Title: The Distance Between
Characters: Arthur/Merlin, pre-slash
Warnings: Spoilers for episode 10, but that's about it.
Notes: Strangely, when I started this I didn't have a magic-reveal in mind at all. And yet...
Merlin grew up hearing about sorcerers being executed. The news mostly came to them through whispers and hearsay, since Ealdor was beyond Uther's reach - but it was a steady stream, with dark words painting pictures of bloody relentlessness; of the king's unforgiving nature.
It wasn't until Merlin was eight years old that he realised the connection between himself - still just a scrawny, messy-haired boy with knobbly elbows and scraped knees - and those deaths the gossip spoke of. He ran away to the river that day, sitting down amongst the tall grass that crowded the banks, and made the fronds wave and dance in the still air as his arms clutched his knees tightly.
He struggled to reconcile his little tricks - of dancing leaves and playful water, of starting the cooking fire for his mother when she was having difficulty, or gathering together perfectly dry kindling with a flick of his wrist - with the concept of sorcery. He thought of all the times his mother had asked him to be careful, and of all the times he hadn't really listened to her.
With the fading summer sunlight warm upon his face, Merlin watched the dark water flowing past, and wondered if King Uther would come for him.
Merlin was careful, of course, but with a boyish dedication that wavered whenever he got distracted. Regardless of all that he heard, the danger was still abstract and somehow distant - and besides, he reasoned, everyone's attention was always caught up in the day-to-day concerns of the village. He might be able to do a few strange things, but he wasn't so different from the other children. He wasn't.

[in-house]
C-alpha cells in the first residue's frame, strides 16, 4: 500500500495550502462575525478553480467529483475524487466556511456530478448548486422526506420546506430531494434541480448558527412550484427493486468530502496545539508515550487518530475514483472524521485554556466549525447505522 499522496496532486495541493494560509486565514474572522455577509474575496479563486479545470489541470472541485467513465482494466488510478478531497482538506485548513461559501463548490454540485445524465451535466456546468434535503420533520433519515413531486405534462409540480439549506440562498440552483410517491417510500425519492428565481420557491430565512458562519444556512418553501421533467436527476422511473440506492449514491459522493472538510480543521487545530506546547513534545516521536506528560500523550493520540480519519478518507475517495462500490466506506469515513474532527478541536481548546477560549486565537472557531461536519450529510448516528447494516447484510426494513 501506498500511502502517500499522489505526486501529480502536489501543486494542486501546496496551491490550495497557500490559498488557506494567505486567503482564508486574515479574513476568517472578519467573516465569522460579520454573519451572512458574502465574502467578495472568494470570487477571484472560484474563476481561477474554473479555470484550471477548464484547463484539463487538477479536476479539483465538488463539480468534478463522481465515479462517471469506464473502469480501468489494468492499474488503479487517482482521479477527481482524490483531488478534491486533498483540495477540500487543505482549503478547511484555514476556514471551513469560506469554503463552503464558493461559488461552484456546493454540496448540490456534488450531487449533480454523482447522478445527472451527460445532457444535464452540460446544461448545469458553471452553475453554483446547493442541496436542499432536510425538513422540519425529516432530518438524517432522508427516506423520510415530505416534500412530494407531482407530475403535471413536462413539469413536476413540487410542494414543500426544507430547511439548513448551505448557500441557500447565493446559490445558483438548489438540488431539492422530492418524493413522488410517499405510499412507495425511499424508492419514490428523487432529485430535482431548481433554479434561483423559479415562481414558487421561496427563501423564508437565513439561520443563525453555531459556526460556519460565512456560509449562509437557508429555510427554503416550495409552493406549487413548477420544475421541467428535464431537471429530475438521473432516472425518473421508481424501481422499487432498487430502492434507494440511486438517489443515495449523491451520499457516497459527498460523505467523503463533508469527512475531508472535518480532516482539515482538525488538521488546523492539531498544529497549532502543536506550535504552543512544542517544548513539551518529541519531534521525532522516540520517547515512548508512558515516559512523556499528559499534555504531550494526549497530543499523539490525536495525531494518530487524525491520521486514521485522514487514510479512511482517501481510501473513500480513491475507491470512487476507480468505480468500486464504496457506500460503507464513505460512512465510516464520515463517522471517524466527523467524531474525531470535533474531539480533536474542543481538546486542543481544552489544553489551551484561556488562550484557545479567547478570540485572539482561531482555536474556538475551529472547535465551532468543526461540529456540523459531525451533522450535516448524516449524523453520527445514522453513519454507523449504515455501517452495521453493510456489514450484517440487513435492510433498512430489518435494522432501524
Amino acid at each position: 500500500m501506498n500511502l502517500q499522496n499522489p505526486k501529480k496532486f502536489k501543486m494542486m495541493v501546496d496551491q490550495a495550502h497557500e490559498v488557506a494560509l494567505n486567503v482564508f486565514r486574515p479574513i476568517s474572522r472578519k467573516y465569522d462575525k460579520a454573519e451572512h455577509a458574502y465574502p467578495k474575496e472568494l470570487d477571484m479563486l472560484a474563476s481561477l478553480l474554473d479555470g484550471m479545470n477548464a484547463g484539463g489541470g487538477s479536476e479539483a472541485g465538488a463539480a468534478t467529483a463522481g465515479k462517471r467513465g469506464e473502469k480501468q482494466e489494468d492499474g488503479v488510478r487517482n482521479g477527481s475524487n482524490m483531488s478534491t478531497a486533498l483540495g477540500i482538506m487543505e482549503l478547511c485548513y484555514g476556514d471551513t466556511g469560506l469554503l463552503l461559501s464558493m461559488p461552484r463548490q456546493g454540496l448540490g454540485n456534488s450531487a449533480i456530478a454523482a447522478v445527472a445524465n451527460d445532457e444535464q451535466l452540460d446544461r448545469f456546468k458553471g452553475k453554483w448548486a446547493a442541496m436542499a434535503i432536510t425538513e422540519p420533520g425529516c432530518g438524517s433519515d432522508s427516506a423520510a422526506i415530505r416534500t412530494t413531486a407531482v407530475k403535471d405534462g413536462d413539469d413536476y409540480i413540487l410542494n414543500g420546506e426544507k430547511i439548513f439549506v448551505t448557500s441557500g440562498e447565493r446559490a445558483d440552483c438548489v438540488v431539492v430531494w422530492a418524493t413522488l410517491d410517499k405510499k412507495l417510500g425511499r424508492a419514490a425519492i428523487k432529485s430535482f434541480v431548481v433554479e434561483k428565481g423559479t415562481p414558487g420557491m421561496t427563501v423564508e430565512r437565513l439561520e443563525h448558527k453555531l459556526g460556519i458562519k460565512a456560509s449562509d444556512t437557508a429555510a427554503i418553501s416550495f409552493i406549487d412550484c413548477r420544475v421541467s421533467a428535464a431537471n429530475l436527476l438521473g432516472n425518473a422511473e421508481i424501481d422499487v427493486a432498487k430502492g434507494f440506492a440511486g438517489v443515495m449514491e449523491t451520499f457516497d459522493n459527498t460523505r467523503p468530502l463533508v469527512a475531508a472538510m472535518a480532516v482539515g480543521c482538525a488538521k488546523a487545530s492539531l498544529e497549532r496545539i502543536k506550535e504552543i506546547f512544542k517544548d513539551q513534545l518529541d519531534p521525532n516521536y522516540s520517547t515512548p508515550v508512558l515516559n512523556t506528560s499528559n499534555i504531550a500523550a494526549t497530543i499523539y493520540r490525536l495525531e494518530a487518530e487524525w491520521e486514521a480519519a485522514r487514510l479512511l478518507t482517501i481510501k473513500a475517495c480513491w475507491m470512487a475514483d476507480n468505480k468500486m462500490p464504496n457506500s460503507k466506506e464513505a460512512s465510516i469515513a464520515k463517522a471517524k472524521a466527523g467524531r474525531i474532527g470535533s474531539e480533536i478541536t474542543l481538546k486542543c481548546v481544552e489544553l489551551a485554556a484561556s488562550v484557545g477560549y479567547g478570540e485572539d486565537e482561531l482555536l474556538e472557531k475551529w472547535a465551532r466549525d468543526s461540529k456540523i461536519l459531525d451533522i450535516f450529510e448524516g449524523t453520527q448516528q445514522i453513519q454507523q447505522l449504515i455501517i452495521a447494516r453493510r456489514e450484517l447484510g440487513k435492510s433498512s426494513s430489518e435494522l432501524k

Time passed in a blur of harvests, clear starry nights and rainy days, and Merlin’s power grew.
Arthur grew up seeing sorcerers being executed. He couldn’t even recall how young he was the first time – probably still clinging to his wet nurse if he knew his father at all. He’d been eight years old when he looked away – from a boy not quite in his teens, crying and barely choking back pleas as they dragged him to the execution block. Arthur hadn’t understood – and never would – the crowds who watched so avidly, and he’d flinched as the boy’s father came forward; people had shrunk back from him as though mere association could poison them. But the father did no magic and just pleaded with Uther, heartfelt and sick with grief.
Arthur had clutched onto the cold stone wall with his knuckles turning white, and stared down into the courtyard. The sky had been grey that day, thick with clouds the sun couldn’t break through, and his father’s denouncement had washed over him unheard like the chill winds that shrieked silently down the castle’s empty corridors. He never found out what the boy’s crime was; hearing but not listening, watching the prayers tumble from the boy’s lips.
Afterwards, his father had gripped his shoulder and told him never to look away again. “It has to be done,” he’d said, mouth hard and eyes earnest, “they’re a danger to the kingdom, Arthur, remember that. Watch what happens; remember them. We do not kill for no reason.”